Facts on the Dugout Canoe
Shipbuilding is a science and an art. One of the less complex designs, and one of the earliest, is the dugout canoe, a canoe made from a log that is hollowed out.
People have discovered dugout canoes in such places as Central Europe, East and Southeast Asia, West Africa, North America, the Pacific Islands, the Caribbean, New Zealand and Australia.
History: Oldest Canoes
The art of making dugout canoes stretches back into history. The process of making a dugout canoe tended to develop in areas that had a good resource of timber.
The oldest known dugout canoe was found in the Netherlands, and is known as the Pesse canoe. Carbon dating results estimate that the Pesse canoe dates from 8200 to 7600BC. Stepping forward from 8200BC to AD2011, this makes the Pesse canoe believed to be around 10,000 years old.
An 8,000-year-old dugout canoe was found in the Lower Yangzi River. Stepping back 8,000 years from AD2011 means it was constructed around 6000BC.
In North America the oldest known dugout canoes come from DeLeon Springs, Florida. These canoes have been dated to be around 6,000 years old, meaning they were constructed around 4000BC.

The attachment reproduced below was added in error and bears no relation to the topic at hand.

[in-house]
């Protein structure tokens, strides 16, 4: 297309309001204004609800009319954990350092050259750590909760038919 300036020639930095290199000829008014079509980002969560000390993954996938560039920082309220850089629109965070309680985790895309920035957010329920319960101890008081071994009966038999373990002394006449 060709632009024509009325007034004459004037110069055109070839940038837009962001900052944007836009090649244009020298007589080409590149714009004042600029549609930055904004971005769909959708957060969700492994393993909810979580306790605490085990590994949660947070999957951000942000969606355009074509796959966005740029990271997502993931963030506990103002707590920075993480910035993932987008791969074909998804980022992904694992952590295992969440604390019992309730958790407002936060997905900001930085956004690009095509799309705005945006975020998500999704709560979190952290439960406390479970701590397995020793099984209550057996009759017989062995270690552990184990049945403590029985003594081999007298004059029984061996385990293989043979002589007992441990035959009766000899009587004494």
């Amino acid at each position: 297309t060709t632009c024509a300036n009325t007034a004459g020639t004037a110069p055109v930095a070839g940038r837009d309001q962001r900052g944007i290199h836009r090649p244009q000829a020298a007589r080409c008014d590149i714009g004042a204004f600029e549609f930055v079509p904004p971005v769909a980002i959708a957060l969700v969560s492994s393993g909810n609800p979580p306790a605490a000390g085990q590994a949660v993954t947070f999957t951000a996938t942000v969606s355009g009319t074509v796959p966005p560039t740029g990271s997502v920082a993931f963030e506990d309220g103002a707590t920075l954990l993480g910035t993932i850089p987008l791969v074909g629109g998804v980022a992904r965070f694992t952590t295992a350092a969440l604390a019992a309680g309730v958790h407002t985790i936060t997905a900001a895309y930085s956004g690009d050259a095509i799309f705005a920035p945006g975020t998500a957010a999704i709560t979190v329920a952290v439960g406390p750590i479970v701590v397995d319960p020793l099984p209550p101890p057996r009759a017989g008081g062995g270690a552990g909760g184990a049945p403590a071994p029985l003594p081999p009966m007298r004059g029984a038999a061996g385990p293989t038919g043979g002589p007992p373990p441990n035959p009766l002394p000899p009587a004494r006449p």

Around 2000BC, people from Taiwan and Malaysia made dugout canoes. In addition to carving the log, they were known to use the outrigger, a construction attached to the side of the canoe to stabilise it for oceanic travel.
Several methods exist for making dugout canoes. One method involves using fire to burn out the interior of the boot. The log was burnt down some, and then the boat builders would scrape out the interior some. Then they burnt the log out some more. The specific style of a dugout canoe depended on the culture and the canoe's intended use.
Another method doesn't use fire and just carves logs to the desired dimensions.
The kind of wood used depended on such things as the region and availability. The Polynesians used koa logs. The Iroquois used elm wood. In eastern North America, logs from the chestnut or the pine were used, and oak was used as well.
Dugout canoes aren't just the traditional way certain ethnicities used to travel on the water. The Corps of Discovery, headed by Meriwether Lewis and William Clark, made use of dugout canoes.
During World War II, John F. Kennedy's patrol boat the PT 109 was attacked and sank. He and the rest of the crew were found by a search party from the Solomon Islands who looked for them in dugout canoes. The Solomon Islands still make use of dugout canoes today.
- "The Anti-Pirate Potato Cannon"; David Seidman, Jeff Hemmel; 2010
- The Fruitlands Museum: The Dugout Canoe Project
- "Technology: a World History"; Daniel R. Headrick; 2009
- The Free Dictionary: Encyclopedia: Canoe
- Lighthouse Archaeological Maritime Program: Dugout Canoe, Prehistoric Period - 20th Century
- Kanikai Canoe Club: Hawaiian Outrigger Canoe
- Goodshoot/Goodshoot/Getty Images